ISBN-10:
0807849227
ISBN-13:
9780807849224
Pub. Date:
04/30/2001
Publisher:
The University of North Carolina Press
A Nation for All: Race, Inequality, and Politics in Twentieth-Century Cuba / Edition 1

A Nation for All: Race, Inequality, and Politics in Twentieth-Century Cuba / Edition 1

by Alejandro de la Fuente
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Product Details

ISBN-13: 9780807849224
Publisher: The University of North Carolina Press
Publication date: 04/30/2001
Series: Envisioning Cuba
Edition description: 1
Pages: 464
Sales rank: 1,320,823
Product dimensions: 6.12(w) x 9.25(h) x 1.10(d)

About the Author

lejandro de la Fuente is associate professor of Latin American history at the University of Pittsburgh.

What People are Saying About This

From the Publisher

An important and original contribution to the reassessment of race in Cuba.—Journal of Latin American Studies



Alejandro de la Fuente tells a powerful and intriguing story with a cool, even-handed detachment and the authority of prodigious research. By showing how racial ideologies and relations are implicated in revolutionary politics and nation formation, how economic and political forces interact to determine a given racial formation, and the diverse processes, pressure points, and stimuli for transformations in the social construction of race, this book makes a significant contribution to comparative race relations.—Thomas C. Holt, University of Chicago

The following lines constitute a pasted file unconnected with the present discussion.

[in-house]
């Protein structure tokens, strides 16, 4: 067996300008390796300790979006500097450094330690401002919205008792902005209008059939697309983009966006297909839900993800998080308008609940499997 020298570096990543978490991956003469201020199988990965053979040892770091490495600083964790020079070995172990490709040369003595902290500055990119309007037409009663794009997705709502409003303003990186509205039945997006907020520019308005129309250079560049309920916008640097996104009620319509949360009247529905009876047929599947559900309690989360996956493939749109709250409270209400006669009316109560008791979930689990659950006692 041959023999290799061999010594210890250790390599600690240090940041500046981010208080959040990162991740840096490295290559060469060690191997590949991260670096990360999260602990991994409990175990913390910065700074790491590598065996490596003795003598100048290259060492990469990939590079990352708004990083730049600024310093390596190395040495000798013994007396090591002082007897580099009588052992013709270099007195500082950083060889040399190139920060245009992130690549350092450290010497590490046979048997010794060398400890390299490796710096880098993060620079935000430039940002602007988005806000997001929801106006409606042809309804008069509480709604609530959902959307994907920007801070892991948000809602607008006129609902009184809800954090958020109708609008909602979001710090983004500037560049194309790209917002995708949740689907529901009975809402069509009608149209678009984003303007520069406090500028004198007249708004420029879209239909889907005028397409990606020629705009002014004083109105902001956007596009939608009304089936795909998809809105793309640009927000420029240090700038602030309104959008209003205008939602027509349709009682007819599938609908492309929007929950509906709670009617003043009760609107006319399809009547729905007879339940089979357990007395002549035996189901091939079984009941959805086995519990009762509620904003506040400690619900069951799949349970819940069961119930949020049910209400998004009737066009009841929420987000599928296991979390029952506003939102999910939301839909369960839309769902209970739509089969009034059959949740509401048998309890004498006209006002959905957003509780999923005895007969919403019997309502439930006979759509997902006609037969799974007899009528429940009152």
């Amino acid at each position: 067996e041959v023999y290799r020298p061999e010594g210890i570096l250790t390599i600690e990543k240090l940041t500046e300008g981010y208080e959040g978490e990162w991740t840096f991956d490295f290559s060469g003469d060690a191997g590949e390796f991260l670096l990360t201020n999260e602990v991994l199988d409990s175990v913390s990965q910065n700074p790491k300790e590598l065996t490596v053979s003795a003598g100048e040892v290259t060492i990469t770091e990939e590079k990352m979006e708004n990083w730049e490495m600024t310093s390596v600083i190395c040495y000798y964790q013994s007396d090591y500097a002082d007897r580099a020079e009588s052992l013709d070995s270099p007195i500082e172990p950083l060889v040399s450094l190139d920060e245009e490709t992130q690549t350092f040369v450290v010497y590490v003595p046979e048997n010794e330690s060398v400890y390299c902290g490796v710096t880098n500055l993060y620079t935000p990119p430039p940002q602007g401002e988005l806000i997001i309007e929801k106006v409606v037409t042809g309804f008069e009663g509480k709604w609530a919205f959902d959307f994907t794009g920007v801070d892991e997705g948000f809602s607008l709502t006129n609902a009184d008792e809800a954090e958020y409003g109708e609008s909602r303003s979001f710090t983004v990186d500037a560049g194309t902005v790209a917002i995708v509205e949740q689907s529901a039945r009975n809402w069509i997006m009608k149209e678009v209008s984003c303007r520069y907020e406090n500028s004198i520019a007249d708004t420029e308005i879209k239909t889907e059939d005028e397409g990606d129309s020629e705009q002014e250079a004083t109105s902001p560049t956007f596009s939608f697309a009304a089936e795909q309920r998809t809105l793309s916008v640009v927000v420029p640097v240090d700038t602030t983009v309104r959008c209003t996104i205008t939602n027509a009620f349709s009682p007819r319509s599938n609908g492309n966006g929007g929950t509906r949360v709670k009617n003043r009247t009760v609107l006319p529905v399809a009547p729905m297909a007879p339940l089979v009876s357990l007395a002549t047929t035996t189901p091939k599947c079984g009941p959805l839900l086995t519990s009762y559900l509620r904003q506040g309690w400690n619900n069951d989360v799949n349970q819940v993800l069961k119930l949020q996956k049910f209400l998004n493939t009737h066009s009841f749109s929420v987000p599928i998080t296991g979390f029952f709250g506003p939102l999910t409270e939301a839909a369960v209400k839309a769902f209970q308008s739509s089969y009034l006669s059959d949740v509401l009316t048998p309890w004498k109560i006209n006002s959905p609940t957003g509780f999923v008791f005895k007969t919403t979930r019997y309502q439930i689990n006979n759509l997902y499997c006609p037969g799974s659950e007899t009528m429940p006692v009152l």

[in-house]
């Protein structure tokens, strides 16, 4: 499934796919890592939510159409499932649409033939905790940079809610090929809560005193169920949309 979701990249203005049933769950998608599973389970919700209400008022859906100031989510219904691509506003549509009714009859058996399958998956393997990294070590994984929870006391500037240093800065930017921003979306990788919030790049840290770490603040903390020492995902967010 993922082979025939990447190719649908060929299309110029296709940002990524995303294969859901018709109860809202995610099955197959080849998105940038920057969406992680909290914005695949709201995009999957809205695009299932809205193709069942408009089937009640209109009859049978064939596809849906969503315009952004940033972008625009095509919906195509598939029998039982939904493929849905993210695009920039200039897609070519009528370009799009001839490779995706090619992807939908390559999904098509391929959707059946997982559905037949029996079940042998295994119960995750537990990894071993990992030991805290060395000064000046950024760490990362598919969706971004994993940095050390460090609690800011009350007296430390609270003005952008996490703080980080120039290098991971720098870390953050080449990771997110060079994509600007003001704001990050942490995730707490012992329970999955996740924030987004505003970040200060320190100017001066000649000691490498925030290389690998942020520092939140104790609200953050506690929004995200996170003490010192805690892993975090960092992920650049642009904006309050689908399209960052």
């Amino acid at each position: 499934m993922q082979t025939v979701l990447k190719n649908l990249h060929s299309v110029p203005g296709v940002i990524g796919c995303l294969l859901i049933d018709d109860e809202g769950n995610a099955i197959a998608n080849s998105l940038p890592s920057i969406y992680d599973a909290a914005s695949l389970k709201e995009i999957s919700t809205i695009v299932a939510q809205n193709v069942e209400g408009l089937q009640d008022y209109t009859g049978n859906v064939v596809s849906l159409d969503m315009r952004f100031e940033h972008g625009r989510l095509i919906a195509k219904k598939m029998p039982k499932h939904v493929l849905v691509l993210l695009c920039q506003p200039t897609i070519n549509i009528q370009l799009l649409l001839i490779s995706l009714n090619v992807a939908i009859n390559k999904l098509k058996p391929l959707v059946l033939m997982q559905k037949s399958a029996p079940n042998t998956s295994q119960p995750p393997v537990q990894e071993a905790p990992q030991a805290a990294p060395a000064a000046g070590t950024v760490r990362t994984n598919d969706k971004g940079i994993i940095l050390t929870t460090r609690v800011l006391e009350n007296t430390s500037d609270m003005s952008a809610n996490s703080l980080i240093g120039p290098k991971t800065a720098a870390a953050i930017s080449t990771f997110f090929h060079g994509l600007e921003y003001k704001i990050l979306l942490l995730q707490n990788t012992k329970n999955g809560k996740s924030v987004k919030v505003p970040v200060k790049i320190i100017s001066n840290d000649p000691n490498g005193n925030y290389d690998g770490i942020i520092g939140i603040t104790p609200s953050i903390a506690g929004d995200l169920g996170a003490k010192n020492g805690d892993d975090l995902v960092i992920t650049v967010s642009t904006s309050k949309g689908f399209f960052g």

A highly ambitious study of the role of race in Cuban politics. . . . No monograph on Cuban history to date has placed race so squarely and fruitfully at the center of Cuba's twentieth-century history; and none has been able to combine so successfully, the way this book does, a sweeping political narrative with careful attention to detail, nuance, and contradiction. . . . Important and innovative. . . . A lasting contribution to the field of Cuban history, as well as to the contemporary study of the revolution and its uncertain future.—American Historical Review



This is first-rate scholarship: judicious, sophisticated, and intellectually rewarding.—Historian



This is a thoughtful and systematic examination of the shifting meanings of race in the political process in Cuba. It takes the comparative study of citizenship in the twentieth century to a new level of subtlety and sophistication.—Rebecca J. Scott, University of Michigan



A long-awaited study on historical race relations in modern Cuba. . . . Recommended reading for those interested in the history, culture, and politics of Cuba.—Colonial Latin American Historical Review

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